Wherever Ndamukong Suh is, there is controversy, both on and off the gridiron.
The massively powerful Detroit Lions defensive lineman was involved in yet another traffic incident two weeks ago in Detroit, according to the AP.
Suh was given a ticket on Nov. 15 for driving without due care and caution. Police allege that Suh was speeding and passing cars from the right lane, though they're not sure if the charges will stick.
“Just looking at the tape, Mr. Suh was traveling faster than the cars around him, but I don't think it was to the extent of driving without due care and caution,” Lathrup Village, Mich., Police Chief William Armstrong told the AP.
In response to Suh's latest driving mishap, Lions head coach Jim Schwartz said he's not generally interested in talking about traffic citations. Schwartz may have had other issues on his mind, like whether the NFL would suspend Suh for his kick to the groin of Texans QB Matt Schaub during the two teams' thrilling overtime Thanksgiving matchup.
Eventually, the league deemed that Suh's kick was unintentional and that no punishment would be levied against him, though he may face a fine for the incident. Last season, Suh was suspended two games for stomping on the arm of Packers offensive lineman Evan Dietrich-Smith on Thanksgiving day. As of November 2011, Suh had been fined a whopping $42,500 for various unnecessary contact penalties.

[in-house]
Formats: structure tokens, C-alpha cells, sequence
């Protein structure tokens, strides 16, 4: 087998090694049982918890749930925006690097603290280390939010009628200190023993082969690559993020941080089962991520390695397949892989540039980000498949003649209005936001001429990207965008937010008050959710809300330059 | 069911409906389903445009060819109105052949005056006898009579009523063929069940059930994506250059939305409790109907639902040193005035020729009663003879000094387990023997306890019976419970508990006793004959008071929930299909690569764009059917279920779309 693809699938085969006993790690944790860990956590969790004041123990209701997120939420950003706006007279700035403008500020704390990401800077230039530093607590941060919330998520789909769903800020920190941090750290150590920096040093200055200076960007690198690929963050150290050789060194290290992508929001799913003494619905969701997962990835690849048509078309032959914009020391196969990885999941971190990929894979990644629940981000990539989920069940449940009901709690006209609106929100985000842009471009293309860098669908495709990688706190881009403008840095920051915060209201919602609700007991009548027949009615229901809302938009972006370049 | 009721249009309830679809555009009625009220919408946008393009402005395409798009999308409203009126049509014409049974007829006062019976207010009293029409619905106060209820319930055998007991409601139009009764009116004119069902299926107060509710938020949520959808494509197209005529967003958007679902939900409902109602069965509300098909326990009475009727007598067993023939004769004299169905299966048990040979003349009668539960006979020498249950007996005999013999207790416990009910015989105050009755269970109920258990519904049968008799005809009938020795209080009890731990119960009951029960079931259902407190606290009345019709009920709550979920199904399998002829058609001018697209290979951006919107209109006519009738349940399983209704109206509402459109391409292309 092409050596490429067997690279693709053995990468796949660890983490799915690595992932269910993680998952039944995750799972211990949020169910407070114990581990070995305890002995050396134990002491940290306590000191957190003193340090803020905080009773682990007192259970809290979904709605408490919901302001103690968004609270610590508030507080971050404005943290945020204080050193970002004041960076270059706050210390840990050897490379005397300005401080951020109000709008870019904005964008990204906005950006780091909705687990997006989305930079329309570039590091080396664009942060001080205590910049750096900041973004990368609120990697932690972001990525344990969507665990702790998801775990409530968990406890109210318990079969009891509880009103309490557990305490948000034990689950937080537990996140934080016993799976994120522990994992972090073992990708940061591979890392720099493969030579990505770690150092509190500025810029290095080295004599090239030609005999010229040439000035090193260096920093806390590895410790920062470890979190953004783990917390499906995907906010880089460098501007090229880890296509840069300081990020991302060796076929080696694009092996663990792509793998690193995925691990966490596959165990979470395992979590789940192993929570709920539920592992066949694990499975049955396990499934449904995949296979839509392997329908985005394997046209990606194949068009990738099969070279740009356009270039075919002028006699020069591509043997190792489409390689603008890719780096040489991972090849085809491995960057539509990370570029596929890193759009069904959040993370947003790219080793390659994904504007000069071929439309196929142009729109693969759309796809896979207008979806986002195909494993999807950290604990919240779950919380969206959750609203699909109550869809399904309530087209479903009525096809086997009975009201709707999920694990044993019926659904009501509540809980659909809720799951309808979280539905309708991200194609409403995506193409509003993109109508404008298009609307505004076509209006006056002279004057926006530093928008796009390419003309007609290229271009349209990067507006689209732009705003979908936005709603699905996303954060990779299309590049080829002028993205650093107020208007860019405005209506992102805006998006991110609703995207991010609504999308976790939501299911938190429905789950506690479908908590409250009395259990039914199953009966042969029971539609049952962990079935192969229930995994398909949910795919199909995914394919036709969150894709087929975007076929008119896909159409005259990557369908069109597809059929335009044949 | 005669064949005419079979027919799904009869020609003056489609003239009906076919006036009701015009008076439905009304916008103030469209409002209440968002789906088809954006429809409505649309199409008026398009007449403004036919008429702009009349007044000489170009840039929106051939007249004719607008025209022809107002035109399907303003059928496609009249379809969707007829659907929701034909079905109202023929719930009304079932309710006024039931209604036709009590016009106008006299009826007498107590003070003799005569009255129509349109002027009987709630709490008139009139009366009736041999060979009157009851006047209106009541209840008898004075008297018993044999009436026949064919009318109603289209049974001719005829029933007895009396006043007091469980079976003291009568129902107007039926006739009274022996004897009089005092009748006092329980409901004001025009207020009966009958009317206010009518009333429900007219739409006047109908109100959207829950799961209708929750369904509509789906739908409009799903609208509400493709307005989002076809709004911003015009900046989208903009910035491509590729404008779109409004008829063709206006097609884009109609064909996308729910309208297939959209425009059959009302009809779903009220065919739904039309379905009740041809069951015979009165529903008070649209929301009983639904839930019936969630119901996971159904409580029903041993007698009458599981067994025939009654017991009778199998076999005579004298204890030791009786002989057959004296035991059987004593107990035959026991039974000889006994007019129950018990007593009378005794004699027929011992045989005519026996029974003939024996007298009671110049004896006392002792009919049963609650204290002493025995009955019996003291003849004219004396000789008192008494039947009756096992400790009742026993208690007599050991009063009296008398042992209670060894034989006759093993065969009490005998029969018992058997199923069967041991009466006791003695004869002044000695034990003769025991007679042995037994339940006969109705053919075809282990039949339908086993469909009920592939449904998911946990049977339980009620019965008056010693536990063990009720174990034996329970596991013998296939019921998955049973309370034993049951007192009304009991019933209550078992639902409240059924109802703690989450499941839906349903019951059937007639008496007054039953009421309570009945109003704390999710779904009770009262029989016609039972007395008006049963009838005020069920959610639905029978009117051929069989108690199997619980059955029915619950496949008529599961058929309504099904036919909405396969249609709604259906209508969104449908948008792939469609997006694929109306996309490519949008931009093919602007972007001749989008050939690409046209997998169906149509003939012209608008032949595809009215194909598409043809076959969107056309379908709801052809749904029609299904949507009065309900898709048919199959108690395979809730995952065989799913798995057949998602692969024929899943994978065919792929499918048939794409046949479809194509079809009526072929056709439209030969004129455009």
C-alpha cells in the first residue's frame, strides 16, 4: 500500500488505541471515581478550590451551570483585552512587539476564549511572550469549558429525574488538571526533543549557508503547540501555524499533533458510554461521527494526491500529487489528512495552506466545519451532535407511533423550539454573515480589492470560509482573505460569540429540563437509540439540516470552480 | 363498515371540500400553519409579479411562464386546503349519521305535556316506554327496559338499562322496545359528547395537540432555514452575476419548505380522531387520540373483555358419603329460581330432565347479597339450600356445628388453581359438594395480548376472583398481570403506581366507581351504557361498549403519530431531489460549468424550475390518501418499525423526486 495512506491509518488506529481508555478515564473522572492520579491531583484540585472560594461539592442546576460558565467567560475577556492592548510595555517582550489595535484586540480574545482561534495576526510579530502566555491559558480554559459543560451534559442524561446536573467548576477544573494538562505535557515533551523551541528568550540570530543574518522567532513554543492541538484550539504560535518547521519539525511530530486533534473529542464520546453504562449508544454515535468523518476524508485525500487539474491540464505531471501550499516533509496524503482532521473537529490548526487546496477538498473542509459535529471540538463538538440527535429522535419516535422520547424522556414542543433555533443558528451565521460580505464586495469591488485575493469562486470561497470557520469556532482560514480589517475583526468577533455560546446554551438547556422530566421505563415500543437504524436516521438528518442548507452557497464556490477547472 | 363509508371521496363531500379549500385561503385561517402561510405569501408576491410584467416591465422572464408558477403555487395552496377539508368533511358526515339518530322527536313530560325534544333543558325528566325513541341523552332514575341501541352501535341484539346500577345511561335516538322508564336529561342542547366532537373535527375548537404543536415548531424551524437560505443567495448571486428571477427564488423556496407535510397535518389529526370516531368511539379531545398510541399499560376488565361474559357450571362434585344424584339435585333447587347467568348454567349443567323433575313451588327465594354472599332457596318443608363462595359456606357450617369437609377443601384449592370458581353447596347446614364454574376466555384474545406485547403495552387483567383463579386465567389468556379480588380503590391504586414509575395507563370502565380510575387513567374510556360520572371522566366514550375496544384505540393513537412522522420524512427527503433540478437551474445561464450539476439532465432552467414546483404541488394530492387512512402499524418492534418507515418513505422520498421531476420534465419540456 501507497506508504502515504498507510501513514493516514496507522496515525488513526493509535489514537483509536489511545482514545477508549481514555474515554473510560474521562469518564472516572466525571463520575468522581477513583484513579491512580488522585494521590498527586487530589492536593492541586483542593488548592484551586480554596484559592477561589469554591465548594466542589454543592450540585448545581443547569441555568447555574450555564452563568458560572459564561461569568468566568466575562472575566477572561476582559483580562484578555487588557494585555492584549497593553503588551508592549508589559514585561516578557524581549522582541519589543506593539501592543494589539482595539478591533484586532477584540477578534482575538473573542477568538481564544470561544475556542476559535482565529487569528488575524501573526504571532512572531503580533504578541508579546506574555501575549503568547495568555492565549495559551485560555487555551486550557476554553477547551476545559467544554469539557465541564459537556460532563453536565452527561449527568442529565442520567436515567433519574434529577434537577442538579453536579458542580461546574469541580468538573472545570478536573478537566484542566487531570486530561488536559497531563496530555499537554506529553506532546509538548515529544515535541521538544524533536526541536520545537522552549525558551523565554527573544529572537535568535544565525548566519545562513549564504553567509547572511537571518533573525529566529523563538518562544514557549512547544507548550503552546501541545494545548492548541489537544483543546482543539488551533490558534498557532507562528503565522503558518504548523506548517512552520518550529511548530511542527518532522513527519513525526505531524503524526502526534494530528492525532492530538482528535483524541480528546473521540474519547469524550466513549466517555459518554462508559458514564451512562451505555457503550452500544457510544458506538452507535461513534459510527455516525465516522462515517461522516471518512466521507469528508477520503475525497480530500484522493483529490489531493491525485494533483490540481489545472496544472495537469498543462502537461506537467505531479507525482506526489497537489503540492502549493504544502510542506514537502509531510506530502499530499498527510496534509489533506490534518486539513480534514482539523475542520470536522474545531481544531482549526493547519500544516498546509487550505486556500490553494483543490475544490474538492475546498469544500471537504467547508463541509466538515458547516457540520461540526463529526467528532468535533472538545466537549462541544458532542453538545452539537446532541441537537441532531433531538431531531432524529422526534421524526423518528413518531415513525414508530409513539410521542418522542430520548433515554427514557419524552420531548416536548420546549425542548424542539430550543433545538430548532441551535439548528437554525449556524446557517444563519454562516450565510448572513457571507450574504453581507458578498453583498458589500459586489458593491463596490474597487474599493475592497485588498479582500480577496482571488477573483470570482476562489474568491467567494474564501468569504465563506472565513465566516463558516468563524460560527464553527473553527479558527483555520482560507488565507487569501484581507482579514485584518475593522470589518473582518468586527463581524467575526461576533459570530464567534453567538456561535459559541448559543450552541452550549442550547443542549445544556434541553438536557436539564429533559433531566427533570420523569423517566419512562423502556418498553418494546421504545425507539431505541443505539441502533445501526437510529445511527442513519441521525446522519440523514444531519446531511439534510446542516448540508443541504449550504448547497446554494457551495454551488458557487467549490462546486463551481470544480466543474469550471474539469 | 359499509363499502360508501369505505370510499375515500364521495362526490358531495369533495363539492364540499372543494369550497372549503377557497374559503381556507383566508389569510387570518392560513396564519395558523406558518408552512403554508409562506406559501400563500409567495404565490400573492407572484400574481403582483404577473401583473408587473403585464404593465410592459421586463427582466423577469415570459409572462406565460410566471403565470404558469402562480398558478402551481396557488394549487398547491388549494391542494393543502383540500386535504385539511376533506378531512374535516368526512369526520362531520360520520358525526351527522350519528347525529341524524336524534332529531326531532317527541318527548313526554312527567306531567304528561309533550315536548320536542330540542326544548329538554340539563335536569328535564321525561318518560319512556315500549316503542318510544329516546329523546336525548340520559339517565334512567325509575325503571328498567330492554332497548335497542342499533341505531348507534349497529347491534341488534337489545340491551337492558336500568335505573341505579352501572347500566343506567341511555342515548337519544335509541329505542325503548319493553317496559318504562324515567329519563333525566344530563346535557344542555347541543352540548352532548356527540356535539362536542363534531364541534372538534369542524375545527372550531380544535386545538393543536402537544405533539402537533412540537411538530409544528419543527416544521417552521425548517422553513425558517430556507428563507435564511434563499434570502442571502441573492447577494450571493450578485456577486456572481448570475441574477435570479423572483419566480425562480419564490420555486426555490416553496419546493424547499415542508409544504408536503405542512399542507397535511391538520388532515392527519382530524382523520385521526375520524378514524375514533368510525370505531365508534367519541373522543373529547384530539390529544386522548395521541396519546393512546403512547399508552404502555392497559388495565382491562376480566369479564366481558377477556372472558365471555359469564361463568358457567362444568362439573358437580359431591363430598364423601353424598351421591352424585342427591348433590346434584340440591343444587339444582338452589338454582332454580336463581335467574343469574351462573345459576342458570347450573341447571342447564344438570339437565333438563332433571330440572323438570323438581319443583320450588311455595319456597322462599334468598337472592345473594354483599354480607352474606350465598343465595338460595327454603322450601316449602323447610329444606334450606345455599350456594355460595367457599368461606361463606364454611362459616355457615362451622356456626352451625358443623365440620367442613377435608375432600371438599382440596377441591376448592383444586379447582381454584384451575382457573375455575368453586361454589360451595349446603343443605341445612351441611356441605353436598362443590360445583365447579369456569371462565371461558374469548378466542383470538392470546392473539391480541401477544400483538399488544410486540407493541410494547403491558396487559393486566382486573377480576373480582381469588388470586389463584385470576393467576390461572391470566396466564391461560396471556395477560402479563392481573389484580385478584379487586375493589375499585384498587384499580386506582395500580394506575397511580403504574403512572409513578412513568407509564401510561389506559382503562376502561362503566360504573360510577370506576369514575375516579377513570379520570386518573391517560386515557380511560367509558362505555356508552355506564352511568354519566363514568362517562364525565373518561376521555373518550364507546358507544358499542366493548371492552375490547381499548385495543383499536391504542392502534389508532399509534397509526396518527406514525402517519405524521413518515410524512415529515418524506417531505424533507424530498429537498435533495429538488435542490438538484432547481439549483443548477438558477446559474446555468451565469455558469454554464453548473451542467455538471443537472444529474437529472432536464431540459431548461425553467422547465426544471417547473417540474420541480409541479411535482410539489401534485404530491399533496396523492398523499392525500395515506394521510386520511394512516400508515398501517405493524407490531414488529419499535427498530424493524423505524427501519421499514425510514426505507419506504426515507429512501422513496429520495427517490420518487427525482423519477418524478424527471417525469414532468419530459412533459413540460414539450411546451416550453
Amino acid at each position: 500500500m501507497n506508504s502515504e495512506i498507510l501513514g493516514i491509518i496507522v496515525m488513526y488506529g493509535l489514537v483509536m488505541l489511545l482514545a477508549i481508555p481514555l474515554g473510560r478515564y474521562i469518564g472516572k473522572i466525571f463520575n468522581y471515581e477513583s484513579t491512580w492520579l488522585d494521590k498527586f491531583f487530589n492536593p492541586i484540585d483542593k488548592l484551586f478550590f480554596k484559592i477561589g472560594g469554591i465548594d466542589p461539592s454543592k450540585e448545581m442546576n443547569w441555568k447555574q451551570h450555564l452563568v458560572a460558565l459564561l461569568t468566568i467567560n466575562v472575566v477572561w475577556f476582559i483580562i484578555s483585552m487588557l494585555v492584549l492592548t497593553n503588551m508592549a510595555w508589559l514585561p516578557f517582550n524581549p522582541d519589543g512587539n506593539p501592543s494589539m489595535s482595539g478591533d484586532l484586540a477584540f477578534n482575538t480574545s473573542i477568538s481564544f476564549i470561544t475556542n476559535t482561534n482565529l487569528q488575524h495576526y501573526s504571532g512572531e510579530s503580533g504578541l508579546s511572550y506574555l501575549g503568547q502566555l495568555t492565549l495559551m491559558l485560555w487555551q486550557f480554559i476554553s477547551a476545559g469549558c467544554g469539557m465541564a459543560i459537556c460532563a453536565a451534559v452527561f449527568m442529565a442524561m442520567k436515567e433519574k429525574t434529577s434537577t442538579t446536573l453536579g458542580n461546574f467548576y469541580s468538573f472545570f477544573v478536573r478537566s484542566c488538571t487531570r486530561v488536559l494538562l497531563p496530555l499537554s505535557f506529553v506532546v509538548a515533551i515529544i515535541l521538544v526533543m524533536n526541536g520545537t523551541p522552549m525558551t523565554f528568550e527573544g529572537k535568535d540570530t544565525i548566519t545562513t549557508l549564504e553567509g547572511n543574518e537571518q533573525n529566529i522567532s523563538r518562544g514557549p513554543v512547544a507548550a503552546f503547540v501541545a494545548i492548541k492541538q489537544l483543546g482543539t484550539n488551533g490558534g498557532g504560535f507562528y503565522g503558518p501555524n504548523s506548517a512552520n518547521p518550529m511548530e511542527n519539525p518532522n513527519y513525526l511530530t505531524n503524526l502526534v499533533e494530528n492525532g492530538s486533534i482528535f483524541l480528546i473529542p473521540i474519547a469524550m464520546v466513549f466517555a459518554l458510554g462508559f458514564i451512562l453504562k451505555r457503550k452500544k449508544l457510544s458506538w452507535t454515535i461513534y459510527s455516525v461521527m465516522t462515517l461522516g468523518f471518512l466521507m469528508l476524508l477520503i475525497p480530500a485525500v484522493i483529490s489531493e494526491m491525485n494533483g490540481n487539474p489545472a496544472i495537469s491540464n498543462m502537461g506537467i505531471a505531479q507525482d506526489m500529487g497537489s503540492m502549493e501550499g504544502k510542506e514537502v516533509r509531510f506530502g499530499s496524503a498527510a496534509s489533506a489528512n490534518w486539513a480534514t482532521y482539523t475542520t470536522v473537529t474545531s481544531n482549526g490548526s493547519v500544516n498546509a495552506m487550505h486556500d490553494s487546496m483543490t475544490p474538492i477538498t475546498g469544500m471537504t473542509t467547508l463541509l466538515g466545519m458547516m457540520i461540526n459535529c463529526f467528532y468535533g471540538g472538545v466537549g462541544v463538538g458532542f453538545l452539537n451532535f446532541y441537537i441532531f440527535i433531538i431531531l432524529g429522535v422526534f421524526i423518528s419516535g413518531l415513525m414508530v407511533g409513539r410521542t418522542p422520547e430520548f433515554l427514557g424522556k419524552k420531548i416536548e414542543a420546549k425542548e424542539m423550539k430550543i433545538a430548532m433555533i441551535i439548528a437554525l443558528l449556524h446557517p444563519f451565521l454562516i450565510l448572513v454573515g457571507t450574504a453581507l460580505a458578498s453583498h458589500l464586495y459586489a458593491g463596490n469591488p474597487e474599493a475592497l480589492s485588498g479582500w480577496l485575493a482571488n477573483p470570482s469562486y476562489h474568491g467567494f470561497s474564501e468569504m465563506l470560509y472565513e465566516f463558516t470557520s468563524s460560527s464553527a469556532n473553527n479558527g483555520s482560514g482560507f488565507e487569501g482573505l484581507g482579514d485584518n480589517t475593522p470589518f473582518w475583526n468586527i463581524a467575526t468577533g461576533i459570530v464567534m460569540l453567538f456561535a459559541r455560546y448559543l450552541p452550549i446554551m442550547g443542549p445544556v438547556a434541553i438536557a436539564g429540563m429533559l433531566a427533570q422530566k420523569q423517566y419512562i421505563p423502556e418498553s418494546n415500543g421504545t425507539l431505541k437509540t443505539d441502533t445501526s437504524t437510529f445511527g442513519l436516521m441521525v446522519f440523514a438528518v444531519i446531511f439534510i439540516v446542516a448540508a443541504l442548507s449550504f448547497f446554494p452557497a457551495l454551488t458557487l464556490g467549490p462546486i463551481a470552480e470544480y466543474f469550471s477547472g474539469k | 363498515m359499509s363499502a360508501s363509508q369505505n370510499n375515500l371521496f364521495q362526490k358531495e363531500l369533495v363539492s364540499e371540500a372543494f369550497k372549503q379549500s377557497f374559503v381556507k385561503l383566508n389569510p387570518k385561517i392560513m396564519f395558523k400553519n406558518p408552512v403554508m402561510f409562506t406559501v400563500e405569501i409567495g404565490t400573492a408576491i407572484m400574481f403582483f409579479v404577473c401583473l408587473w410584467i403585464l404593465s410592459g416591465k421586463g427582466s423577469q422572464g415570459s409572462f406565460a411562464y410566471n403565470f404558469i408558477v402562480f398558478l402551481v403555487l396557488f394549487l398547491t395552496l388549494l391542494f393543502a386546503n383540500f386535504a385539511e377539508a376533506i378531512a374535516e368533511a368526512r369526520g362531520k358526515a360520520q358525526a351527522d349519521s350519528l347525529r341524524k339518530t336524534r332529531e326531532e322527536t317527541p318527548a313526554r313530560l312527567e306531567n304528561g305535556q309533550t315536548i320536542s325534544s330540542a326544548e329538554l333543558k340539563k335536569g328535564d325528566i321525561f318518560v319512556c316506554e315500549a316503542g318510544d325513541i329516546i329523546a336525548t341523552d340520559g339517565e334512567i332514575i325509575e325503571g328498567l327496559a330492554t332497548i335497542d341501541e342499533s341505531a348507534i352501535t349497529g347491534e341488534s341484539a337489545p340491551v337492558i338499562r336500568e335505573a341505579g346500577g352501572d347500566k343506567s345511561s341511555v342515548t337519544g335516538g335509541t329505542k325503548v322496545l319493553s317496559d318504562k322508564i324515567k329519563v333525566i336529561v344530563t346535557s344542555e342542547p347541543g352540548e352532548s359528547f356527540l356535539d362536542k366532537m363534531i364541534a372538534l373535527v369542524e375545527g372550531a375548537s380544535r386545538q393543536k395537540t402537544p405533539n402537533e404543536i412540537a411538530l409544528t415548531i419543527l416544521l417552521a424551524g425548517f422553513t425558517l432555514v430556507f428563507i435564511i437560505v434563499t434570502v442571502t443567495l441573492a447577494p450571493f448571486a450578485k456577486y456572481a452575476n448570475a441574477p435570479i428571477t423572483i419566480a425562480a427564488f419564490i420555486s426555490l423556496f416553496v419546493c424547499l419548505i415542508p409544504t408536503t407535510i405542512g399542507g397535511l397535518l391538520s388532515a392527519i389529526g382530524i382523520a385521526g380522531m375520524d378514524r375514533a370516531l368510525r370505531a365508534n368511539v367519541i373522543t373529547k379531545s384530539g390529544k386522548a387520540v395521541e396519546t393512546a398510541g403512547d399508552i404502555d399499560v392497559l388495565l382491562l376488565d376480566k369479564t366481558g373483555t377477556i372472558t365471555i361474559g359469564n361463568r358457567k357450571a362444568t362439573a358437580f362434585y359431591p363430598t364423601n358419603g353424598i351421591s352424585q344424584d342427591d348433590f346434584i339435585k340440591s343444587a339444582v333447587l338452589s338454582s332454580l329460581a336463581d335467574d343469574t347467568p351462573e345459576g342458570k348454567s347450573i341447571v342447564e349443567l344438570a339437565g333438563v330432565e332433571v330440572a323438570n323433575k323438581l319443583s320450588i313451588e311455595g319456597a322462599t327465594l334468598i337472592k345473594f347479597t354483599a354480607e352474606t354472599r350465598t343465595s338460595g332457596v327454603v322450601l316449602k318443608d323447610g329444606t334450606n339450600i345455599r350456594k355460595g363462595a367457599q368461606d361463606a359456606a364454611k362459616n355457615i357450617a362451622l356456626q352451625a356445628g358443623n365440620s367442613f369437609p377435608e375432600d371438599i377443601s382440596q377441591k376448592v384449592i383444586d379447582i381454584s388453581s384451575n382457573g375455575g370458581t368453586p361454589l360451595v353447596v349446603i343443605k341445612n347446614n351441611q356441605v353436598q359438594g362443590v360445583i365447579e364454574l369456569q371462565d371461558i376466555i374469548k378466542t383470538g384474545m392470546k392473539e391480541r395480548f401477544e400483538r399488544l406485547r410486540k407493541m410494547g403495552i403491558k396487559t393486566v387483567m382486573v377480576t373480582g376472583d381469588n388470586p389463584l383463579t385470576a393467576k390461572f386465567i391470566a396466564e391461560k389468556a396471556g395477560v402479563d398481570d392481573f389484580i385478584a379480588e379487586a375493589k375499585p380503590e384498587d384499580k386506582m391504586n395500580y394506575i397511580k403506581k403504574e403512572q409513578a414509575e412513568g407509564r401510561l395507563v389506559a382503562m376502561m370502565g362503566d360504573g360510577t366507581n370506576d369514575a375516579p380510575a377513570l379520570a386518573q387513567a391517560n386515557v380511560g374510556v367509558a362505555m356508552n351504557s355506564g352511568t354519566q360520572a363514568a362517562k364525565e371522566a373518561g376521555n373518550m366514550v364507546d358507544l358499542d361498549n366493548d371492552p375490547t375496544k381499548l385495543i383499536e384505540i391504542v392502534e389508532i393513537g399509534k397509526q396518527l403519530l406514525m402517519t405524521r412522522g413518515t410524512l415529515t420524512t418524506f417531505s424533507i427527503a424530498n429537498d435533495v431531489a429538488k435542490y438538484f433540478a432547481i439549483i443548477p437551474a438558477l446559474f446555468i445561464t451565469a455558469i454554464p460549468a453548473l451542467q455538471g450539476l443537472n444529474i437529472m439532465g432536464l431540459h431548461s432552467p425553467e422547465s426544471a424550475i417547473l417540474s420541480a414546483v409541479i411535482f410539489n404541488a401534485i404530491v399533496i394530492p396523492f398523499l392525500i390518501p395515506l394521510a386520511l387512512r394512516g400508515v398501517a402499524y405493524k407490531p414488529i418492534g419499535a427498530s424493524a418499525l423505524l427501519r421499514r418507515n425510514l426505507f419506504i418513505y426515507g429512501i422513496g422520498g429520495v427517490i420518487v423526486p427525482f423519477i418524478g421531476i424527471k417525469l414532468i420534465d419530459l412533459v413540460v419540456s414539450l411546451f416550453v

Off the field, Suh's recent driving citation is one of many in his checkered history behind the wheel. While playing at the University of Nebraska, he crashed his car into three parked vehicles and pleaded guilty to negligent driving. In December 2011, he lost control of his car and hit a drinking fountain and a tree in his hometown of Portland, Oregon. Again in Portland, he was ticketed in March 2011 for driving his BMW at 91 mph in a 55 mph zone, in addition to improperly signaling and not carrying proof of insurance. Last month, Suh was involved in a minor traffic accident in Dearborn, Mich.
Schwartz chuckled when a reporter asked him if he thought Suh should hire a driver.
“He certainly is in a very fortunate position that he could afford something like that,” Schwartz said, though he admitted the idea wasn't all that feasible.